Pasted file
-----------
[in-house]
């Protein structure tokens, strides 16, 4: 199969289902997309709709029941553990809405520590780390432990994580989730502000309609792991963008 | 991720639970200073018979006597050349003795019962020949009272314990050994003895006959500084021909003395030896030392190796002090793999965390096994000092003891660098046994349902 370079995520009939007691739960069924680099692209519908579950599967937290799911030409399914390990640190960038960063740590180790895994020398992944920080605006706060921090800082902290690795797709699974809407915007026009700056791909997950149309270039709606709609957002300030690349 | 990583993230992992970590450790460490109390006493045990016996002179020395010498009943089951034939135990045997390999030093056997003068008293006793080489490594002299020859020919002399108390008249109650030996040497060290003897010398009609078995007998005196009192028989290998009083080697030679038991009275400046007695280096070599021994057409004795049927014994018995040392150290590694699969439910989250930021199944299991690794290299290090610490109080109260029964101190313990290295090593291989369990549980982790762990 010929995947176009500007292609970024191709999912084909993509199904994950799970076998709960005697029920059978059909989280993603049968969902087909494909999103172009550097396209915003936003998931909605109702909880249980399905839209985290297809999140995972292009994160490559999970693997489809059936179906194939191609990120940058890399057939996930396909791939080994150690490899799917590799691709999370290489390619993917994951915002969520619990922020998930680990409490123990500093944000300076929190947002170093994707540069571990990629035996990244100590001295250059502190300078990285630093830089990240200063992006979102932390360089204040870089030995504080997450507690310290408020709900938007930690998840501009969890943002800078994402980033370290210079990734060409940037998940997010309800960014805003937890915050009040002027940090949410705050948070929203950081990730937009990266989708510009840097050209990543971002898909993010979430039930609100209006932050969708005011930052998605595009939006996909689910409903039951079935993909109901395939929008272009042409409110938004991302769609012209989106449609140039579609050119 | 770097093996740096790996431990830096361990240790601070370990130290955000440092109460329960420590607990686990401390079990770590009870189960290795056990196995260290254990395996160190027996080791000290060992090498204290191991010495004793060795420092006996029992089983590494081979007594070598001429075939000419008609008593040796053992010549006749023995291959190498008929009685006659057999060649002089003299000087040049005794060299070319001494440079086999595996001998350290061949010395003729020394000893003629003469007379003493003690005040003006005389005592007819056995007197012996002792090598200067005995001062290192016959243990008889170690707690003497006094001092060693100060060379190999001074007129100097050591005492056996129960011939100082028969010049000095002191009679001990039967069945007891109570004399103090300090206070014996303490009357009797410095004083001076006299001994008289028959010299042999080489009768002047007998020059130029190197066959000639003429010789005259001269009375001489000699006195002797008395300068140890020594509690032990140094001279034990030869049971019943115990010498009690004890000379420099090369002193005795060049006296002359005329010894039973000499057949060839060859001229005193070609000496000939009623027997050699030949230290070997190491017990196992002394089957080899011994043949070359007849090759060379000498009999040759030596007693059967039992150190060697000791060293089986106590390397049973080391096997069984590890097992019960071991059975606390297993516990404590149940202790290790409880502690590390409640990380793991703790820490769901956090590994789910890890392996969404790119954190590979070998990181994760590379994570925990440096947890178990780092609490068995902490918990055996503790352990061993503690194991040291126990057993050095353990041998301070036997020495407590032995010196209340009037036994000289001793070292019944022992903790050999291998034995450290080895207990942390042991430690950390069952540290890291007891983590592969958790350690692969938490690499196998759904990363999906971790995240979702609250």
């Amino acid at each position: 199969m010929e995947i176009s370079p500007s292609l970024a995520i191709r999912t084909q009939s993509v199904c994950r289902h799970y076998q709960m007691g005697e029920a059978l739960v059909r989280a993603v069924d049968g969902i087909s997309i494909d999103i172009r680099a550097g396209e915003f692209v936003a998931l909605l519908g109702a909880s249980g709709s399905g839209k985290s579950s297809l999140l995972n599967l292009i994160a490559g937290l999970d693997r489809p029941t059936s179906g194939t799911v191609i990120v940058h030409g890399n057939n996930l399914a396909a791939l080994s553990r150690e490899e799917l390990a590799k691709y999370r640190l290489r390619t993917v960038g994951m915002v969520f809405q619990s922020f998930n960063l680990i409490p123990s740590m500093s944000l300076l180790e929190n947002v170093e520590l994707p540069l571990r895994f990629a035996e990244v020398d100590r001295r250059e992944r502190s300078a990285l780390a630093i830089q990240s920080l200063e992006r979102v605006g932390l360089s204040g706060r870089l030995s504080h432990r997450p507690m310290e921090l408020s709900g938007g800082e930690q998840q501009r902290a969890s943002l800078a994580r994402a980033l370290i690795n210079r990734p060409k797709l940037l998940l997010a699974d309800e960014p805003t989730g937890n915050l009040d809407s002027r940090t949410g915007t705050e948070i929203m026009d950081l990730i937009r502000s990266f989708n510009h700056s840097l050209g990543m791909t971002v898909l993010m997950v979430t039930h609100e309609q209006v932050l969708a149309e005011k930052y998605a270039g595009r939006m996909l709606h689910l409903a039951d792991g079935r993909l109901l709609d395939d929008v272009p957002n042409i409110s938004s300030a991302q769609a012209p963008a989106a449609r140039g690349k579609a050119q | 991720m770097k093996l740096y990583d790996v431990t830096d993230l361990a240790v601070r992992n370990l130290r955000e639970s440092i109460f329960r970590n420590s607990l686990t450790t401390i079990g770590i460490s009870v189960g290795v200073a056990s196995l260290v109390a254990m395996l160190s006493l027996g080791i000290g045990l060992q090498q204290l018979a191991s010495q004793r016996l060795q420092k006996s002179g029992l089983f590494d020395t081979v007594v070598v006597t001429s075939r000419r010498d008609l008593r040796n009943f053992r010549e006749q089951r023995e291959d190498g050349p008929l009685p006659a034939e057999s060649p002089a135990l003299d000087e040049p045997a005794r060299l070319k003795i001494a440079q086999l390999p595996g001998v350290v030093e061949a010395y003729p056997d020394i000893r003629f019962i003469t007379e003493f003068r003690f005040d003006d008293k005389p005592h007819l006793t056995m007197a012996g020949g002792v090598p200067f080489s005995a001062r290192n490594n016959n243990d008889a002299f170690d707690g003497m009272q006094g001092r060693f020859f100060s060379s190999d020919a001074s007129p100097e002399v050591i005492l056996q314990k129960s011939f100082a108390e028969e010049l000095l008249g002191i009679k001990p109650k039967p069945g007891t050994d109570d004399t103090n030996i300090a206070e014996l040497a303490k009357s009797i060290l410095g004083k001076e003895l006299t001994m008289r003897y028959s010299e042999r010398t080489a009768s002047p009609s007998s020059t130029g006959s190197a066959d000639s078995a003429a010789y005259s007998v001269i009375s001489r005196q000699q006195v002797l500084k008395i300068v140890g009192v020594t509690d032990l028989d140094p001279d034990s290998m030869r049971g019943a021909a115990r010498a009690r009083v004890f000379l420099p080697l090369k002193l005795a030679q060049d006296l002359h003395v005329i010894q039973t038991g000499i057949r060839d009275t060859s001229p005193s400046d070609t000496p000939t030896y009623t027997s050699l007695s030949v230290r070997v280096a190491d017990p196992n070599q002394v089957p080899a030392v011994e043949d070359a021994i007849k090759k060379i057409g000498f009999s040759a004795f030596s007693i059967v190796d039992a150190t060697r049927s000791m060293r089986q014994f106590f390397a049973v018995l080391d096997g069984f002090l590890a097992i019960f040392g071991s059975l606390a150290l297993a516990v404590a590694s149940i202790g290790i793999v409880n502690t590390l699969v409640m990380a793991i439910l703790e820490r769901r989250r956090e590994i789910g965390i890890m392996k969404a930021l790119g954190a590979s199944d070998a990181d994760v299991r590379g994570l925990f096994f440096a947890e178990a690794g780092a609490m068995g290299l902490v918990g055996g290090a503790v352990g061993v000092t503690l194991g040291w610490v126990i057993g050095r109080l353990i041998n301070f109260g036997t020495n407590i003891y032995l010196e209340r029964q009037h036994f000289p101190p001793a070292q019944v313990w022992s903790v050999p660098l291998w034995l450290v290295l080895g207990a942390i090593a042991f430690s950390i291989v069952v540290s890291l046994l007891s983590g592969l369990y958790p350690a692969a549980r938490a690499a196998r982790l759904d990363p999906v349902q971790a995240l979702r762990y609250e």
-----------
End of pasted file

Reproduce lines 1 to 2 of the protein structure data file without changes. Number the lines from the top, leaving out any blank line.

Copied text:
[in-house]
């Protein structure tokens, strides 16, 4: 199969289902997309709709029941553990809405520590780390432990994580989730502000309609792991963008 | 991720639970200073018979006597050349003795019962020949009272314990050994003895006959500084021909003395030896030392190796002090793999965390096994000092003891660098046994349902 370079995520009939007691739960069924680099692209519908579950599967937290799911030409399914390990640190960038960063740590180790895994020398992944920080605006706060921090800082902290690795797709699974809407915007026009700056791909997950149309270039709606709609957002300030690349 | 990583993230992992970590450790460490109390006493045990016996002179020395010498009943089951034939135990045997390999030093056997003068008293006793080489490594002299020859020919002399108390008249109650030996040497060290003897010398009609078995007998005196009192028989290998009083080697030679038991009275400046007695280096070599021994057409004795049927014994018995040392150290590694699969439910989250930021199944299991690794290299290090610490109080109260029964101190313990290295090593291989369990549980982790762990 010929995947176009500007292609970024191709999912084909993509199904994950799970076998709960005697029920059978059909989280993603049968969902087909494909999103172009550097396209915003936003998931909605109702909880249980399905839209985290297809999140995972292009994160490559999970693997489809059936179906194939191609990120940058890399057939996930396909791939080994150690490899799917590799691709999370290489390619993917994951915002969520619990922020998930680990409490123990500093944000300076929190947002170093994707540069571990990629035996990244100590001295250059502190300078990285630093830089990240200063992006979102932390360089204040870089030995504080997450507690310290408020709900938007930690998840501009969890943002800078994402980033370290210079990734060409940037998940997010309800960014805003937890915050009040002027940090949410705050948070929203950081990730937009990266989708510009840097050209990543971002898909993010979430039930609100209006932050969708005011930052998605595009939006996909689910409903039951079935993909109901395939929008272009042409409110938004991302769609012209989106449609140039579609050119 | 770097093996740096790996431990830096361990240790601070370990130290955000440092109460329960420590607990686990401390079990770590009870189960290795056990196995260290254990395996160190027996080791000290060992090498204290191991010495004793060795420092006996029992089983590494081979007594070598001429075939000419008609008593040796053992010549006749023995291959190498008929009685006659057999060649002089003299000087040049005794060299070319001494440079086999595996001998350290061949010395003729020394000893003629003469007379003493003690005040003006005389005592007819056995007197012996002792090598200067005995001062290192016959243990008889170690707690003497006094001092060693100060060379190999001074007129100097050591005492056996129960011939100082028969010049000095002191009679001990039967069945007891109570004399103090300090206070014996303490009357009797410095004083001076006299001994008289028959010299042999080489009768002047007998020059130029190197066959000639003429010789005259001269009375001489000699006195002797008395300068140890020594509690032990140094001279034990030869049971019943115990010498009690004890000379420099090369002193005795060049006296002359005329010894039973000499057949060839060859001229005193070609000496000939009623027997050699030949230290070997190491017990196992002394089957080899011994043949070359007849090759060379000498009999040759030596007693059967039992150190060697000791060293089986106590390397049973080391096997069984590890097992019960071991059975606390297993516990404590149940202790290790409880502690590390409640990380793991703790820490769901956090590994789910890890392996969404790119954190590979070998990181994760590379994570925990440096947890178990780092609490068995902490918990055996503790352990061993503690194991040291126990057993050095353990041998301070036997020495407590032995010196209340009037036994000289001793070292019944022992903790050999291998034995450290080895207990942390042991430690950390069952540290890291007891983590592969958790350690692969938490690499196998759904990363999906971790995240979702609250």